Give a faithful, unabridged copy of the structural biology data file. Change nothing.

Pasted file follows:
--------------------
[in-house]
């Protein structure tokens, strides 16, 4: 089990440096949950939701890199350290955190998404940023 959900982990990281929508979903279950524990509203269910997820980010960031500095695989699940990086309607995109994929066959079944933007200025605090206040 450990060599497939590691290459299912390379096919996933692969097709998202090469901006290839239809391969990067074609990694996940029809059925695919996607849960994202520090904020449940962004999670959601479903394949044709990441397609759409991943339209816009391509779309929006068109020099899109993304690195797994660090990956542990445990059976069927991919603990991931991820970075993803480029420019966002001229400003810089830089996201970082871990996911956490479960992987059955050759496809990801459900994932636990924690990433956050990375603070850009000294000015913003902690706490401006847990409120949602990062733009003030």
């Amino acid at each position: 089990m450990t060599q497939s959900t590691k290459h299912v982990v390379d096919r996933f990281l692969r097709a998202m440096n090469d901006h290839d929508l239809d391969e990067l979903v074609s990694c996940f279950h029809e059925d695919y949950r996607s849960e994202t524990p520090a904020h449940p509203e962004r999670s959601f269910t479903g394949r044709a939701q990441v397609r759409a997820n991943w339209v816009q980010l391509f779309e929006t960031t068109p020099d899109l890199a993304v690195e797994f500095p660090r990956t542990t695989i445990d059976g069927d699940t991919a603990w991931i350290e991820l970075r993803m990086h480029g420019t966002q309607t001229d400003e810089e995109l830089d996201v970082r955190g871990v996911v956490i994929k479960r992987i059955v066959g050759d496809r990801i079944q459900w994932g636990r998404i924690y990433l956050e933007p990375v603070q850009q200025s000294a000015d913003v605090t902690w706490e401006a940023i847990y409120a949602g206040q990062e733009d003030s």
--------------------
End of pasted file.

[in-house]
């Protein structure tokens, strides 16, 4: 089990440096949950939701890199350290955190998404940023 959900982990990281929508979903279950524990509203269910997820980010960031500095695989699940990086309607995109994929066959079944933007200025605090206040 450990060599497939590691290459299912390379096919996933692969097709998202090469901006290839239809391969990067074609990694996940029809059925695919996607849960994202520090904020449940962004999670959601479903394949044709990441397609759409991943339209816009391509779309929006068109020099899109993304690195797994660090990956542990445990059976069927991919603990991931991820970075993803480029420019966002001229400003810089830089996201970082871990996911956490479960992987059955050759496809990801459900994932636990924690990433956050990375603070850009000294000015913003902690706490401006847990409120949602990062733009003030």
């Amino acid at each position: 089990m450990t060599q497939s959900t590691k290459h299912v982990v390379d096919r996933f990281l692969r097709a998202m440096n090469d901006h290839d929508l239809d391969e990067l979903v074609s990694c996940f279950h029809e059925d695919y949950r996607s849960e994202t524990p520090a904020h449940p509203e962004r999670s959601f269910t479903g394949r044709a939701q990441v397609r759409a997820n991943w339209v816009q980010l391509f779309e929006t960031t068109p020099d899109l890199a993304v690195e797994f500095p660090r990956t542990t695989i445990d059976g069927d699940t991919a603990w991931i350290e991820l970075r993803m990086h480029g420019t966002q309607t001229d400003e810089e995109l830089d996201v970082r955190g871990v996911v956490i994929k479960r992987i059955v066959g050759d496809r990801i079944q459900w994932g636990r998404i924690y990433l956050e933007p990375v603070q850009q200025s000294a000015d913003v605090t902690w706490e401006a940023i847990y409120a949602g206040q990062e733009d003030s």